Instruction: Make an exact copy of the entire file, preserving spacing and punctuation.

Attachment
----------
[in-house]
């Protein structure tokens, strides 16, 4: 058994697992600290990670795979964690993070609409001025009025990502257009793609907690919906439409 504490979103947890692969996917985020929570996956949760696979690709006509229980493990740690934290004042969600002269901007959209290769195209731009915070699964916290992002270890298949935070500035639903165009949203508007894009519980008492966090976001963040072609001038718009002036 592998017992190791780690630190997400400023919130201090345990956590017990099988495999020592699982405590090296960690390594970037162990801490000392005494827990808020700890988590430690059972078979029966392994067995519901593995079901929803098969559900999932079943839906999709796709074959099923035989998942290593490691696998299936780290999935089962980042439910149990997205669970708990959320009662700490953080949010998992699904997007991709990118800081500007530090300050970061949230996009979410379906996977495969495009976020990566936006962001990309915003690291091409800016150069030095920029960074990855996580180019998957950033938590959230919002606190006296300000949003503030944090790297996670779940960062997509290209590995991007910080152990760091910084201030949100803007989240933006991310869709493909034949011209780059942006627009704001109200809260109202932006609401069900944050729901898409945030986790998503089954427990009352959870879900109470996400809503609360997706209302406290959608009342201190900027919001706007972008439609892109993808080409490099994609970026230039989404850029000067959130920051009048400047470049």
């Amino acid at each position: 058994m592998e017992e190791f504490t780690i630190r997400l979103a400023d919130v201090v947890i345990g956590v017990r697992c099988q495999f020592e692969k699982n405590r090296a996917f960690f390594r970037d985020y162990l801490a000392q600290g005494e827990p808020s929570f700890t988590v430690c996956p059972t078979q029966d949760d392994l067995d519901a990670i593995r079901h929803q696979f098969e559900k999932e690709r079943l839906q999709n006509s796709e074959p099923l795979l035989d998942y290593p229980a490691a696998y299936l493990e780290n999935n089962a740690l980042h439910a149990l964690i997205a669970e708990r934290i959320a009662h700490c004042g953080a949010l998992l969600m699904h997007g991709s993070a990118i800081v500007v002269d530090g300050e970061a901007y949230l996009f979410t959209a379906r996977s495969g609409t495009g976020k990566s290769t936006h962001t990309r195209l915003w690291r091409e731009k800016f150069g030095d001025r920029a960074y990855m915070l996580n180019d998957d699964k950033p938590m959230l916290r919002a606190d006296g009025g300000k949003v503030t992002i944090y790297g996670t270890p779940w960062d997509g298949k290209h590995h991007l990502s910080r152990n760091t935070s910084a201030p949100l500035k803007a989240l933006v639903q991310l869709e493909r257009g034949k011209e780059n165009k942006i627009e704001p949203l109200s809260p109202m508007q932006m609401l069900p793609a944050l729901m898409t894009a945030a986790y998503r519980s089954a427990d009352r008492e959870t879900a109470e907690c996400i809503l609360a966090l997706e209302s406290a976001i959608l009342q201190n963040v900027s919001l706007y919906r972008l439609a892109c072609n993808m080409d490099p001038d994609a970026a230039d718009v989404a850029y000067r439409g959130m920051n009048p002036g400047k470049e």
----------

[in-house]
């Protein structure tokens, strides 16, 4: 058994697992600290990670795979964690993070609409001025009025990502257009793609907690919906439409 504490979103947890692969996917985020929570996956949760696979690709006509229980493990740690934290004042969600002269901007959209290769195209731009915070699964916290992002270890298949935070500035639903165009949203508007894009519980008492966090976001963040072609001038718009002036 592998017992190791780690630190997400400023919130201090345990956590017990099988495999020592699982405590090296960690390594970037162990801490000392005494827990808020700890988590430690059972078979029966392994067995519901593995079901929803098969559900999932079943839906999709796709074959099923035989998942290593490691696998299936780290999935089962980042439910149990997205669970708990959320009662700490953080949010998992699904997007991709990118800081500007530090300050970061949230996009979410379906996977495969495009976020990566936006962001990309915003690291091409800016150069030095920029960074990855996580180019998957950033938590959230919002606190006296300000949003503030944090790297996670779940960062997509290209590995991007910080152990760091910084201030949100803007989240933006991310869709493909034949011209780059942006627009704001109200809260109202932006609401069900944050729901898409945030986790998503089954427990009352959870879900109470996400809503609360997706209302406290959608009342201190900027919001706007972008439609892109993808080409490099994609970026230039989404850029000067959130920051009048400047470049």
């Amino acid at each position: 058994m592998e017992e190791f504490t780690i630190r997400l979103a400023d919130v201090v947890i345990g956590v017990r697992c099988q495999f020592e692969k699982n405590r090296a996917f960690f390594r970037d985020y162990l801490a000392q600290g005494e827990p808020s929570f700890t988590v430690c996956p059972t078979q029966d949760d392994l067995d519901a990670i593995r079901h929803q696979f098969e559900k999932e690709r079943l839906q999709n006509s796709e074959p099923l795979l035989d998942y290593p229980a490691a696998y299936l493990e780290n999935n089962a740690l980042h439910a149990l964690i997205a669970e708990r934290i959320a009662h700490c004042g953080a949010l998992l969600m699904h997007g991709s993070a990118i800081v500007v002269d530090g300050e970061a901007y949230l996009f979410t959209a379906r996977s495969g609409t495009g976020k990566s290769t936006h962001t990309r195209l915003w690291r091409e731009k800016f150069g030095d001025r920029a960074y990855m915070l996580n180019d998957d699964k950033p938590m959230l916290r919002a606190d006296g009025g300000k949003v503030t992002i944090y790297g996670t270890p779940w960062d997509g298949k290209h590995h991007l990502s910080r152990n760091t935070s910084a201030p949100l500035k803007a989240l933006v639903q991310l869709e493909r257009g034949k011209e780059n165009k942006i627009e704001p949203l109200s809260p109202m508007q932006m609401l069900p793609a944050l729901m898409t894009a945030a986790y998503r519980s089954a427990d009352r008492e959870t879900a109470e907690c996400i809503l609360a966090l997706e209302s406290a976001i959608l009342q201190n963040v900027s919001l706007y919906r972008l439609a892109c072609n993808m080409d490099p001038d994609a970026a230039d718009v989404a850029y000067r439409g959130m920051n009048p002036g400047k470049e």